Natascha Hinterlang | Deutsche Bundesbank
Marius Jäger | Deutsche Bundesbank
Nikolai Stähler | Deutsche Bundesbank
Johannes Strobel | Deutsche Bundesbank


dynamic general equilibrium model , input-output matrix , energy crisis , gas price brake

JEL Codes:

E32 , E50 , E62 , H32 , Q58

This Policy Brief is based on Deutsche Bundesbank Discussion Paper No 09/2024. This paper represents the authors’ personal opinions and does not necessarily reflect the views of the Deutsche Bundesbank or the Eurosystem.

Energy prices skyrocketed as a result of the Russian war of aggression. Government stabilization measures were intended to support overall economic development. Our study compares the effects of two fiscal stabilization measures for companies: subsidies in the form of quantity-limited price guarantees and production-independent direct transfers. It turns out that the effectiveness of the measures depends on how energy prices react to energy demand.

The Model

In our study (Hinterlang et al., 2024), we use a multi-sector macroeconomic model with endogenous entry and exit of firms. This allows us to depict the interaction of firm entry and exit and leads to endogenous variation in the price markups of firms through a competition channel. The model represents the interconnections between 53 production sectors, including clean and brown energy. All sectors use gas as an essential input factor. Gas is of different importance depending on the sector. Some of the modelled households cannot save. These households always spend their entire income immediately. It is assumed that gas is fully imported. Apart from that, the economy is closed. The model is calibrated for Germany.

Simulations of fiscal measures

In a baseline scenario, we first simulate an exogenous increase in gas prices without fiscal policy measures. It is assumed that the price temporarily rises and returns to the initial equilibrium after the shock. The basic production structure and energy efficiency do not change due to the shock. Then, we simulate two policy measures under two different assumptions regarding gas prices and supply. For both measures, the level of support is set at 70% of the previous gas consumption of the respective sectors. The level is based on the measure taken in Germany in the form of transfers.

  • Measure 1: Quantity-limited price guarantee (subsidy). Each sector receives 70% of its pre-crisis gas consumption at the initial price. The remaining consumption must be purchased at the current market price. The measure reduces average production costs (through the subsidized gas price). For modelling reasons, we assume that average production costs are relevant for the production decision of companies. Deviating from this assumption, for example because the marginal price played an important role in the decision-making process, could lead to the incentive effects of both measures being closer together. This is because companies would consider the subsidy below the 70% threshold as a transfer.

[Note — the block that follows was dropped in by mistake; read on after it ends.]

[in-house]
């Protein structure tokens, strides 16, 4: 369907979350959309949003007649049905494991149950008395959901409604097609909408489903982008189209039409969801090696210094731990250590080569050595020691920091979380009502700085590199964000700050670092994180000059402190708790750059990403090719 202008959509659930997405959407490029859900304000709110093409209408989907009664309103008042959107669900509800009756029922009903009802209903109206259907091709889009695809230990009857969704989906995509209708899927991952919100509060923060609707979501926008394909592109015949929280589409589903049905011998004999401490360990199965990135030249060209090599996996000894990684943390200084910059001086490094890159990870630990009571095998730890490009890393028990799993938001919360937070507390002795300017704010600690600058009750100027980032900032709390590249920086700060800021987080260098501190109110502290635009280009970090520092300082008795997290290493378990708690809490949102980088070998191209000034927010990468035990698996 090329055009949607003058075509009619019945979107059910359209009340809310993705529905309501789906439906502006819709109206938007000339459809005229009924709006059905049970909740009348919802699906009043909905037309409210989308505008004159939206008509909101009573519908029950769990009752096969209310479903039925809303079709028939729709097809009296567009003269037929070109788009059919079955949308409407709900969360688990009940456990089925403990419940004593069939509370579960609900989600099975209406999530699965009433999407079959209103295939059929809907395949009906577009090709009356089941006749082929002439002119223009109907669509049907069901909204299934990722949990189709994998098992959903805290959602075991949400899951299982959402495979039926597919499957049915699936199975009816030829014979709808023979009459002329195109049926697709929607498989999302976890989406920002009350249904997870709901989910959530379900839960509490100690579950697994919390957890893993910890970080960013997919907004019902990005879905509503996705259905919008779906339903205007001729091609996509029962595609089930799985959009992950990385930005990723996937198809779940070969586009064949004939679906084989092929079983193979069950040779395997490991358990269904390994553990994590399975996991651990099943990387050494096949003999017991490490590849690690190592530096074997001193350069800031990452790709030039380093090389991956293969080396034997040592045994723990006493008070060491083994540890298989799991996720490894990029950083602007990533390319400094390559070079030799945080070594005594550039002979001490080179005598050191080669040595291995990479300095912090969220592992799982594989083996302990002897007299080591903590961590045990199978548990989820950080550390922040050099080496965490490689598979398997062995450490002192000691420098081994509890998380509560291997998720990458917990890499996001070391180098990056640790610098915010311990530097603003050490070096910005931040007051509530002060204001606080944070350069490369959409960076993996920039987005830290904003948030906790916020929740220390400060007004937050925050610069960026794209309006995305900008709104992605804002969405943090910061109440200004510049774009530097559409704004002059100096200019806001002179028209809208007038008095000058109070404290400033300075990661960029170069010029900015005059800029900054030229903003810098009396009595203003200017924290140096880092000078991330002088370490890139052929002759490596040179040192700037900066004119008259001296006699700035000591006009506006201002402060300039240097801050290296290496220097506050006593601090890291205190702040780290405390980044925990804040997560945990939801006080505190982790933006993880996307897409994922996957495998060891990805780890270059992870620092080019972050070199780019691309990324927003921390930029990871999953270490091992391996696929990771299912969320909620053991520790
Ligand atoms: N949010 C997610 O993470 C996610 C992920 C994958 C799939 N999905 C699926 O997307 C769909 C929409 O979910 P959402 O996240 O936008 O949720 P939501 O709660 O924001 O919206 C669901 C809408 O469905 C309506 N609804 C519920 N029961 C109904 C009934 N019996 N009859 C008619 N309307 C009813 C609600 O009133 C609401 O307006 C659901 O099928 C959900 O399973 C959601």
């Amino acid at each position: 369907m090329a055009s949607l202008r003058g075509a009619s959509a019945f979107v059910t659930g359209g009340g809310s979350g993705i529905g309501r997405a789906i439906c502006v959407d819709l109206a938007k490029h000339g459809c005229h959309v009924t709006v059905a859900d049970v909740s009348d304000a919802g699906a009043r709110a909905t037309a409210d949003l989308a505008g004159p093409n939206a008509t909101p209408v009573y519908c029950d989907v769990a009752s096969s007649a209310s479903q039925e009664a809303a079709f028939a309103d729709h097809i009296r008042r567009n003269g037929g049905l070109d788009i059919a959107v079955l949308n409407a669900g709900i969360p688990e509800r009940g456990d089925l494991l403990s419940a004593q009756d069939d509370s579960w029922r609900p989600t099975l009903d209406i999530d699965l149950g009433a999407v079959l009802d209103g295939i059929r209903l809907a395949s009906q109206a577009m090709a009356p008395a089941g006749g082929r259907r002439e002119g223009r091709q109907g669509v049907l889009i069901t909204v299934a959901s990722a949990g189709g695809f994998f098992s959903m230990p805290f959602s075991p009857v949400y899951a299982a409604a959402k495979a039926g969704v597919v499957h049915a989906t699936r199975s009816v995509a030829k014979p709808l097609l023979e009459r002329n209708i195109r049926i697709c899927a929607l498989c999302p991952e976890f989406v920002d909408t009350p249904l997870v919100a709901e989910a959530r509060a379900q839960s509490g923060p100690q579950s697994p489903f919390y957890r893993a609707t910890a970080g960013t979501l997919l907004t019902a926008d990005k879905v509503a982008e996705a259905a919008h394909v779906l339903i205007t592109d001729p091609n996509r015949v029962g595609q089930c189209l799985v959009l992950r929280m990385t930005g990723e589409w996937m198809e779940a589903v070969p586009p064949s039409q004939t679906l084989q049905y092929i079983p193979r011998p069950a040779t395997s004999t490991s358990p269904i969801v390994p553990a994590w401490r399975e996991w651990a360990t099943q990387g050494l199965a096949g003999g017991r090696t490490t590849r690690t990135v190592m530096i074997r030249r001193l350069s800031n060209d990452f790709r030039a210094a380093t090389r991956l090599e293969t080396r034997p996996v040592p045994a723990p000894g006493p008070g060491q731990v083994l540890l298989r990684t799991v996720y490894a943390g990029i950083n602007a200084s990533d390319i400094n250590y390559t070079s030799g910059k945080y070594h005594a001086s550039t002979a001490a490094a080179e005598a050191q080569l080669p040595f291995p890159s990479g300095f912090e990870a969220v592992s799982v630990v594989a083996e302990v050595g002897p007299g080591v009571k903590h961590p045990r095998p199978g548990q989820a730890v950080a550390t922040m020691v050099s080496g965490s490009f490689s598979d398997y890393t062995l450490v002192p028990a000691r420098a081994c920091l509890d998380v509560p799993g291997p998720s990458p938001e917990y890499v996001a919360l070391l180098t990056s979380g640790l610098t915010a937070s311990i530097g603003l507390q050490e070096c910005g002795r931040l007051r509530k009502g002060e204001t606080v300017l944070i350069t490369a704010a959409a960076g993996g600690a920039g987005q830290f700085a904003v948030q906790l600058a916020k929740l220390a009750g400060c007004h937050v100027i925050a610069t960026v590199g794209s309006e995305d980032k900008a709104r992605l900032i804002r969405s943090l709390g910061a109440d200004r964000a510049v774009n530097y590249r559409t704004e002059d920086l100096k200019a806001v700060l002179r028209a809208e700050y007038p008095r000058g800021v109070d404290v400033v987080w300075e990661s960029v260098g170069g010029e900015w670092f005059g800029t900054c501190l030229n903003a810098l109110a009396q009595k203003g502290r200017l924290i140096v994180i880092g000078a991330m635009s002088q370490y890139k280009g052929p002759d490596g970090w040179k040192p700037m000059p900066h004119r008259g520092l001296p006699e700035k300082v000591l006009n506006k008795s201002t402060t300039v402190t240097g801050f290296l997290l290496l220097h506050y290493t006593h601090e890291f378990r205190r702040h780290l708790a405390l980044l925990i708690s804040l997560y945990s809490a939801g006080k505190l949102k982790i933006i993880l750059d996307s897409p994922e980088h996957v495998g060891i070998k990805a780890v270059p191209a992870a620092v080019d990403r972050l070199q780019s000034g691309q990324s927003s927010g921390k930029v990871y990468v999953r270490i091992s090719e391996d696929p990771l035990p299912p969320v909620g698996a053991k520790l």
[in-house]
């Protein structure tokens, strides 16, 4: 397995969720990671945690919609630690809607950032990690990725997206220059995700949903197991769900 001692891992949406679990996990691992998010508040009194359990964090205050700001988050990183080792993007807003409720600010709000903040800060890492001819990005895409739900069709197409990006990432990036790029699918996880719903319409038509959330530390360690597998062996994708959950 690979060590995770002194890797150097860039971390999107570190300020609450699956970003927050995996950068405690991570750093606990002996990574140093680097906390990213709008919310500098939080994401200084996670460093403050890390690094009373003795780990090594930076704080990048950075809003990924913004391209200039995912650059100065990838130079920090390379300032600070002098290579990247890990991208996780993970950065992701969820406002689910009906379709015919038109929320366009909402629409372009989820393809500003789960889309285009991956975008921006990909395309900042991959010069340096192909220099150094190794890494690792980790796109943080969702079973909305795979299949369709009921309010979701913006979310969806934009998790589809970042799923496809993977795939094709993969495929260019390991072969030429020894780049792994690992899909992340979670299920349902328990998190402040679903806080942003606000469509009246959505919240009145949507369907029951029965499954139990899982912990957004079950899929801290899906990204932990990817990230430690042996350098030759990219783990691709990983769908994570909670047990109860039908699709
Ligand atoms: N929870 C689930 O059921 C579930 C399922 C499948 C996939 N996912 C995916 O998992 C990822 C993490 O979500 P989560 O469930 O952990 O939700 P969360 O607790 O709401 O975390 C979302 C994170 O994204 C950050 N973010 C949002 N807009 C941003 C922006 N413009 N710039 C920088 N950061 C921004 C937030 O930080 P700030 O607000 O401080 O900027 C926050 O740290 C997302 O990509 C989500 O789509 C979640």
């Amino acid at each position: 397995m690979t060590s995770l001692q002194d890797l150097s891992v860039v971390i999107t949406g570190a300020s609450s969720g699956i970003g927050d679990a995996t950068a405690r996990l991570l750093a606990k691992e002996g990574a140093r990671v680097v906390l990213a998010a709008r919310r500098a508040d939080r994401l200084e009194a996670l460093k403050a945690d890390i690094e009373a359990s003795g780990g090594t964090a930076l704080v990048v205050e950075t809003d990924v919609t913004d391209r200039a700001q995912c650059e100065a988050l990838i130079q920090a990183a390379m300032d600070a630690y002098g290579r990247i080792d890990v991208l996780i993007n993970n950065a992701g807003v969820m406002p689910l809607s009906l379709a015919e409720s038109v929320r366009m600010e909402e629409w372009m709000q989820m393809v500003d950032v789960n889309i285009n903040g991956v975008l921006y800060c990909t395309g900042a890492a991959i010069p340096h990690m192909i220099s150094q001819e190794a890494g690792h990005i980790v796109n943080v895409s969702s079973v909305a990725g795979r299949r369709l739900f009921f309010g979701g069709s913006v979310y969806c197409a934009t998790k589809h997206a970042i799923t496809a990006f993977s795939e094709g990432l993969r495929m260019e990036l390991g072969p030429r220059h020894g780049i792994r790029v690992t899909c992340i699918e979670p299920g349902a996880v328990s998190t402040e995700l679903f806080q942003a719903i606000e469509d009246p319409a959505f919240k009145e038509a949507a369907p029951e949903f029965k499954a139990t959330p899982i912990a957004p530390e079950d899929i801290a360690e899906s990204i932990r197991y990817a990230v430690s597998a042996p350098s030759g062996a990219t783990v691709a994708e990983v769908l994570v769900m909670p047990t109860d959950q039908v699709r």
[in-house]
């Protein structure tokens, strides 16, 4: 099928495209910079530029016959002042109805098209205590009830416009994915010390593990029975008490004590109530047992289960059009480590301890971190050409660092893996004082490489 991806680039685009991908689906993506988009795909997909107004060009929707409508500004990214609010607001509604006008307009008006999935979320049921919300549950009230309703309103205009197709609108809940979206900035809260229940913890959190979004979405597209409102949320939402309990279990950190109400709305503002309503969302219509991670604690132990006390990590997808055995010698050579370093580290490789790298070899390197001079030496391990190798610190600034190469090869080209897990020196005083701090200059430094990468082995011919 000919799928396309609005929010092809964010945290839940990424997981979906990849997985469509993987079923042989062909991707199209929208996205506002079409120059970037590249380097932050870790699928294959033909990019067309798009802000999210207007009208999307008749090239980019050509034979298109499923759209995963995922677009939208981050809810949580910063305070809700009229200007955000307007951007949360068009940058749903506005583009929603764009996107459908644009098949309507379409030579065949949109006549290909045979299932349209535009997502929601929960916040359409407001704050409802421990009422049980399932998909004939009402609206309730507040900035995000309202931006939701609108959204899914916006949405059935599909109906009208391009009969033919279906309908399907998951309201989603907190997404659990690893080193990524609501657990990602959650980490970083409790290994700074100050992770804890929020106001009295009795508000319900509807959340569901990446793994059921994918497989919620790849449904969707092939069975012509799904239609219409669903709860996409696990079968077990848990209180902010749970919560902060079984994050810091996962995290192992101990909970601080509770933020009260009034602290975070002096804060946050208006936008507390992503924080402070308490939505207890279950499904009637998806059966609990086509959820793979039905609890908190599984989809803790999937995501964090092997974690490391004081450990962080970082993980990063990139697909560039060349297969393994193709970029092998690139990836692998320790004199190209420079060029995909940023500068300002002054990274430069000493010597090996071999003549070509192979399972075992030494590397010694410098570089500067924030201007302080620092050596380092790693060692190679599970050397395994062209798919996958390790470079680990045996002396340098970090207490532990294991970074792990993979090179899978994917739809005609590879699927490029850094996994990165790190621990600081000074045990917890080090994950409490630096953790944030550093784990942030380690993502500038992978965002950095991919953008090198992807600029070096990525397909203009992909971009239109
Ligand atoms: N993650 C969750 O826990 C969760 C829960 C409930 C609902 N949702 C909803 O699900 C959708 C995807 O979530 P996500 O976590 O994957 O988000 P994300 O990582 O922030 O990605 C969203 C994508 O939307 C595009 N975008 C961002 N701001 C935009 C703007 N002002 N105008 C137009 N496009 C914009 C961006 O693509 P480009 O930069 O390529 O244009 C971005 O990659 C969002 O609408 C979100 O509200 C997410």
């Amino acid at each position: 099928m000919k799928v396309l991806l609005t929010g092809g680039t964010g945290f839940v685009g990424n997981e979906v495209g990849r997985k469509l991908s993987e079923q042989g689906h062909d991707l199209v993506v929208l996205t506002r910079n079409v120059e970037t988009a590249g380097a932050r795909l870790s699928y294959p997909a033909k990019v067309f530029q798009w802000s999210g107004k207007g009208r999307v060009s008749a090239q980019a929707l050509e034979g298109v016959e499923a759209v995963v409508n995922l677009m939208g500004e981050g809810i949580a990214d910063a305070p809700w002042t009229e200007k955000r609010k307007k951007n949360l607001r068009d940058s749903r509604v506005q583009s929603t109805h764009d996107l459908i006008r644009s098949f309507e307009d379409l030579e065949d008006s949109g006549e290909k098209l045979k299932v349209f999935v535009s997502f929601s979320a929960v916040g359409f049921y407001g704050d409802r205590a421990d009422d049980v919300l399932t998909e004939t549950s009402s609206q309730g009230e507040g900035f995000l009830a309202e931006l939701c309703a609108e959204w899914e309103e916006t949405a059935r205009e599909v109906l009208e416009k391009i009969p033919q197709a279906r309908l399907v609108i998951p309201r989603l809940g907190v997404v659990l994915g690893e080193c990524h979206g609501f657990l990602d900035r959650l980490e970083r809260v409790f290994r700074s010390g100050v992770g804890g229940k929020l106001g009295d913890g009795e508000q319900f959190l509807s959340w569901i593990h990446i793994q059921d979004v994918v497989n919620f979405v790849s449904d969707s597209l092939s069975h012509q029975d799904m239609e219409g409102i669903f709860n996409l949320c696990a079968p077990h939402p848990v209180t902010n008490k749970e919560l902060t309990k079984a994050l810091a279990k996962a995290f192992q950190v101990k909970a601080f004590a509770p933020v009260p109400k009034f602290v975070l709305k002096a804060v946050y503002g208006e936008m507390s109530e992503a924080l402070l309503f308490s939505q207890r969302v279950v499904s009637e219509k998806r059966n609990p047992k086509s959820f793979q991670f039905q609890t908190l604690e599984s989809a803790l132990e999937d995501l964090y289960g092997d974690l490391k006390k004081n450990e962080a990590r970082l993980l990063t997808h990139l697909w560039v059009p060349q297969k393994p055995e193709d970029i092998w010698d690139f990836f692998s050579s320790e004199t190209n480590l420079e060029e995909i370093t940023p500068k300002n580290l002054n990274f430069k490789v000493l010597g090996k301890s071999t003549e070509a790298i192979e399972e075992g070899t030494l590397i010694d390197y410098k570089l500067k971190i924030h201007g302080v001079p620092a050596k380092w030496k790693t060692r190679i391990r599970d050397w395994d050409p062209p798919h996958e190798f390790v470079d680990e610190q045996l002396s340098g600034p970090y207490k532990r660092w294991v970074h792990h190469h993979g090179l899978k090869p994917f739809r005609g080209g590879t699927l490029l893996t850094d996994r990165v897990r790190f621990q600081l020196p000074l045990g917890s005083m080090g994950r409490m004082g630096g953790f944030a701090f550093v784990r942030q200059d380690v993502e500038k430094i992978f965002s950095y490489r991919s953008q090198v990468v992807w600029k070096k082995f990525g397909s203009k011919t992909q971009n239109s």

• Measure 2: Transfers based on initial consumption levels. Companies receive a sector-specific transfer. This is fixed for each company and compensates for the difference between the market price and the original price for 70% of pre-crisis gas consumption. This has no direct impact on production costs and therefore not on the production decision, which depends on the gas price.
  • Assumption of scenario 1: Inelastic (fixed) price, variable quantity. In this case, we assume that the gas price does not react to the strength of domestic gas demand (after the shock).
  • Assumption of scenario 2: Elastic (variable) price, fixed quantity. In this case, the gas price reacts very strongly to domestic gas demand (after the shock).


Baseline scenario with strong price increase

Figure 1 shows the paths of the baseline scenario (red) and the effects of the measures (transfer in blue, price guarantee in green) with variable gas quantity. In the baseline scenario, the import price for gas rises steeply. The demand for gas decreases significantly (largely without affecting the gas price). Consumption, investment, and overall economic production decline. Industries that consume a lot of energy suffer particularly.

Figure 1: Development of key variables in baseline scenario and effects of measures with fixed gas price and variable quantity (scenario 1) relative to baseline

Result for the case of fixed reference prices: Stronger stabilization through price guarantees